The desert-adapted Dune Lark is Namibia’s only endemic* bird. It does not drink water and feeds on seeds and insects in the desert. This little dune runner’s distribution range is entirely within the Namib Sand Sea, from the Kuiseb River in the north to the Koichab area near Lüderitz in the south. It avoids unvegetated dunes near the coast in the central Namib dune belt. 

*Note that “endemic” means they only occur in Namibia, whereas “indigenous” means that they occur in Namibia, but not exclusively. 

First of all, I am by no means a birder, nor am I a bird photographer. It is a very special hobby that requires patience I might have on most occasions, and equipment I don’t have. 

Are you ready to have quick fingers to capture the Dune Lark? Always, and I mean always, be ready. If you are not fast enough removing a lens cap, don’t put it on. 

The perfect picture of a Dune Lark. Exactly, you have to be quick! © Annelien Robberts will gladly take the credit for this picture.

Follow the steps below: 

Step 1: Book your accommodation at the Namib Dune Star Camp. This is one of the few places in the Namib where I have caught multiple glimpses of this little bird. The accommodation is very exclusive, and you can only stay here for one night before heading back to Namib Desert Lodge. (Perhaps you would like to check out some of the other properties in Gondwana’s Namib Desert Collection.) 

An exclusive stay awaits at Namib Desert Dune Star Camp. © Annelien Robberts

Step 2: Go on the nature walk with your Gondwana guide. Aside from very valuable information he shares on the formation of the fossilised dunes and all the other creatures that call this place home, you are almost guaranteed to see the swift little Dune Lark running around on the dunes in search of dune ants. (Remember though, the wild is … well, wild. No one can take responsibility if this little bird decides you will have to stay in the desert for longer for more action.) 

Step 3: As soon as you or your guide identify the bird, make sure you have somebody to direct you while you look through the lens, because these birds move swiftly. One moment they might be in focus, the next they’re gone. Don’t say I didn’t warn you.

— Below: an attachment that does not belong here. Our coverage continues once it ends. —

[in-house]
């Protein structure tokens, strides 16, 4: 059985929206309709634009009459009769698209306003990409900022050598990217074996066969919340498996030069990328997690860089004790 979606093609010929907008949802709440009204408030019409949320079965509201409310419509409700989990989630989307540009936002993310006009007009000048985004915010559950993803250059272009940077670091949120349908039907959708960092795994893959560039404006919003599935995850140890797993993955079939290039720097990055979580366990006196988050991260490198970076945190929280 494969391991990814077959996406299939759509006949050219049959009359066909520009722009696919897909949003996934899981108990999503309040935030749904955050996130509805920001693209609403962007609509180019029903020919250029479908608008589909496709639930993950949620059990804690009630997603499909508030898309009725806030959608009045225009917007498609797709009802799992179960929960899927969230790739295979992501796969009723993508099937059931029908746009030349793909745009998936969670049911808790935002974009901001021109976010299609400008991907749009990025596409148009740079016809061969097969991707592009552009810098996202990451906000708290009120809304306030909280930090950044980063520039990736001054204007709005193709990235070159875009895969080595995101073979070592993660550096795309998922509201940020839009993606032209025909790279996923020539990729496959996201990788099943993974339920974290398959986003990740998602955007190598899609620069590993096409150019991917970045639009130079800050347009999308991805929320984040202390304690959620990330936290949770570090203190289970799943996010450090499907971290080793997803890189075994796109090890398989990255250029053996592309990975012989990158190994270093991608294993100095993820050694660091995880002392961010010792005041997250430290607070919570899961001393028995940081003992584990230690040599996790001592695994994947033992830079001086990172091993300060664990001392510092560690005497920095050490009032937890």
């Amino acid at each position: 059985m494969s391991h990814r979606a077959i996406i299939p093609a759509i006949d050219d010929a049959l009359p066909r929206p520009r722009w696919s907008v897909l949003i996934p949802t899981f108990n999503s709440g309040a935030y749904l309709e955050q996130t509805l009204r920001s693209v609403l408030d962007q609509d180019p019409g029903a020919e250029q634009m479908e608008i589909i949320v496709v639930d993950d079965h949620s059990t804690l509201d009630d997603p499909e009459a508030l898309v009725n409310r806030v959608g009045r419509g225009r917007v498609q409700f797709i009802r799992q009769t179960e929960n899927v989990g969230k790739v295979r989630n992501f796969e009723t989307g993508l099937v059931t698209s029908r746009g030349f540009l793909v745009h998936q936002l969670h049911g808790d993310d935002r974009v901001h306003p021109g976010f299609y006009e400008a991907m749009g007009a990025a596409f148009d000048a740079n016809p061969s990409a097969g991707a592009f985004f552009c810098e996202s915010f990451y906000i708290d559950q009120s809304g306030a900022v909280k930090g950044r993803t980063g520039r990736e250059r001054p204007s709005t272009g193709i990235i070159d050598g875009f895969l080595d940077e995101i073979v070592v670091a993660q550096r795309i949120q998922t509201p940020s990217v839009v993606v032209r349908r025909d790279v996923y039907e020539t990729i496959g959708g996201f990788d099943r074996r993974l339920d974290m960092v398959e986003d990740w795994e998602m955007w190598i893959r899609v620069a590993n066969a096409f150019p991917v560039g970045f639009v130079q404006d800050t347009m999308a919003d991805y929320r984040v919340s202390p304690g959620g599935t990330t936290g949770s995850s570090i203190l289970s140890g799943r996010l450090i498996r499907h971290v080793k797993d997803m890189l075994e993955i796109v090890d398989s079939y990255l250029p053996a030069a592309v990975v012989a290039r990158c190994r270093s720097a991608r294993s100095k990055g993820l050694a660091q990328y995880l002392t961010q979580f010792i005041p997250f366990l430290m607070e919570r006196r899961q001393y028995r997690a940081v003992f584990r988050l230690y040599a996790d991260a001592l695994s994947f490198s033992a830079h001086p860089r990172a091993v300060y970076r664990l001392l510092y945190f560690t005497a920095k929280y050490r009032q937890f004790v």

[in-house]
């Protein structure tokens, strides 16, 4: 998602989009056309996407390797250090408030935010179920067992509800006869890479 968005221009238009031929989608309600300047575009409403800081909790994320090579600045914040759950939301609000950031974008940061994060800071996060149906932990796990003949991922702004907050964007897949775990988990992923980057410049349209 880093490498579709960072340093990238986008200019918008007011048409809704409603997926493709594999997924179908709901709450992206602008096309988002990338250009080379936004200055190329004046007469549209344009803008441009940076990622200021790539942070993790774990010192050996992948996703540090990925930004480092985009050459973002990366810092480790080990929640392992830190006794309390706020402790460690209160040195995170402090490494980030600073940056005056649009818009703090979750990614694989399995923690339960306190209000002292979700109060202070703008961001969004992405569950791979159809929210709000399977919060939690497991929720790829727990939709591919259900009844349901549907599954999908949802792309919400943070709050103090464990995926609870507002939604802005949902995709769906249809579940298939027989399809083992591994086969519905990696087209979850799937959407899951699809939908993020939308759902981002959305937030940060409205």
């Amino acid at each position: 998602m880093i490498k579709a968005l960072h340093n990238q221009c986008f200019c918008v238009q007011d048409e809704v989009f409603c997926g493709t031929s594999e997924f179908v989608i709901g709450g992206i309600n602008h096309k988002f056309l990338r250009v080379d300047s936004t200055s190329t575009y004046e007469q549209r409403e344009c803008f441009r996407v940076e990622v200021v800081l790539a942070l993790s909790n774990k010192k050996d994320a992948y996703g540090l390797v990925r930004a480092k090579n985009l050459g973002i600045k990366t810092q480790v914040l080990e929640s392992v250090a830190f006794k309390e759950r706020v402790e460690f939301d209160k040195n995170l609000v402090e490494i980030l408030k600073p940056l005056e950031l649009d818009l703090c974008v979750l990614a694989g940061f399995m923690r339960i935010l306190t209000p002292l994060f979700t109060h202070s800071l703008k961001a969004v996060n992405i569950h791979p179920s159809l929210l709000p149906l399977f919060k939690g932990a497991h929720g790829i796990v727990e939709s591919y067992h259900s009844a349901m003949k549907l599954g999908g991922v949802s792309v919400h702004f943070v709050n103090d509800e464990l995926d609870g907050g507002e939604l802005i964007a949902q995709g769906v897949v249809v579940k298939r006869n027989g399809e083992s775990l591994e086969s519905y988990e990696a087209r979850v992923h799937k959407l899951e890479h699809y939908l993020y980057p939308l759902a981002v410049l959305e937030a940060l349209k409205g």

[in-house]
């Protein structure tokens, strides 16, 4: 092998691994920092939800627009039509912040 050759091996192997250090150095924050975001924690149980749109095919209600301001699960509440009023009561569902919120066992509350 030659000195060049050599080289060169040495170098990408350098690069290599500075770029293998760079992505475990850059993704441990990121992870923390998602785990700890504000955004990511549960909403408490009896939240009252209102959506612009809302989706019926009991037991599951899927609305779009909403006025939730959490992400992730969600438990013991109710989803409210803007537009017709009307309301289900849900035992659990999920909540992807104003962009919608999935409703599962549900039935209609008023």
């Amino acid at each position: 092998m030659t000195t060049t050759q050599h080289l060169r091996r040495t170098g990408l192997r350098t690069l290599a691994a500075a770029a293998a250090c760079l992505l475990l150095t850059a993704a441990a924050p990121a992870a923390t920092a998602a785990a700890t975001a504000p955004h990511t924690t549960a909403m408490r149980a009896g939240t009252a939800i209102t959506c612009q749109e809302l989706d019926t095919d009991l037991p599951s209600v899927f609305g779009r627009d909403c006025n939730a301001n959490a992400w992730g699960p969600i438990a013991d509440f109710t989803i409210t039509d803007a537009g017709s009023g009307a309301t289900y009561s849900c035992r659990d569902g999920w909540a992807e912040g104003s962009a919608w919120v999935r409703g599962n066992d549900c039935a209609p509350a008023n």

You need to be quick. Don’t take too much time waiting for the perfect shot. This little dune runner will disappear behind the crest of a dune before your camera’s flash goes off. 

Digging for dune ants. © Annelien Robberts

Step 4: Push others out of the way if need be. If they’re blocking the view, they asked for it. Worry about injuries later. 

Step 5: If you focus so much on catching your first glimpse of the bird that you forget to listen to the rest of the information, you might want to ask your guide to repeatFossilised dunes? Yeah, cool, seen them, done that? No, trust me, it gets very interesting. You’d want to listen. Bonus if you’re a multitasker. 

Lance explains how fossilised dunes were formed millions of years ago. © Annelien Robberts

Step 6: Go back to the lodge for sundowners on the deck just to hear that these birds are best spotted in the mornings. There is still a chance! 

Step 7: Buy a beer or a glass of wine for those you might have injured during the dune walk. 

Step 8: After a regaling dinner prepared by your personal chef for the evening, roll your bed out onto your chalet’s deck and spend the night under the stars. The magnitude of the night sky will have you in awe and you will fall asleep before you can count five shooting stars. 

Sundowners on the deck. © Annelien Robberts

Step 9: Wake up to the most splendid colours lighting the sky in hues of pink and orange. 

Step 10: Pour yourself a lovely cup of coffee brought to your front door somewhere in the early morning hours. 

Step 11: Get back into bed with your coffee. It might still be chilly out. Plus, how often do you get to do that? 

Step 12: Catch a glimpse of a Dune Lark happily hopping around on its early morning search for food. 

The busy body Dune Lark. Look at all those tiny footprints in the sand! © Annelien Robberts

Step 13: Spill your coffee to get to your camera. 

Step 14Push your husband/wife out of the way, or even possibly off the bed. 

Step 15: Victory is yours as you snap a couple of pics of Namibia’s endemic Dune Lark to take home as your trophy. 

If you manage to follow step 1, you too can get a clear enough view of Namibia’s endemic Dune Lark without following the rest of the steps. Even if you just have your phone on you. 

There you have it! Have you ever had the chance to catch a glimpse of the Dune Lark? Which indigenous Namibian birds are on your birder’s list? 

Also read: Dirt roads, desert & starlit dinner 

Author –  Annelien Robberts is an avid wordsmith who turns her pen to all things travel, culture, and lifestyle. She was born in a small town called Otjiwarongo and grew up on a farm nearby. Creativity, nature and animals make her happy.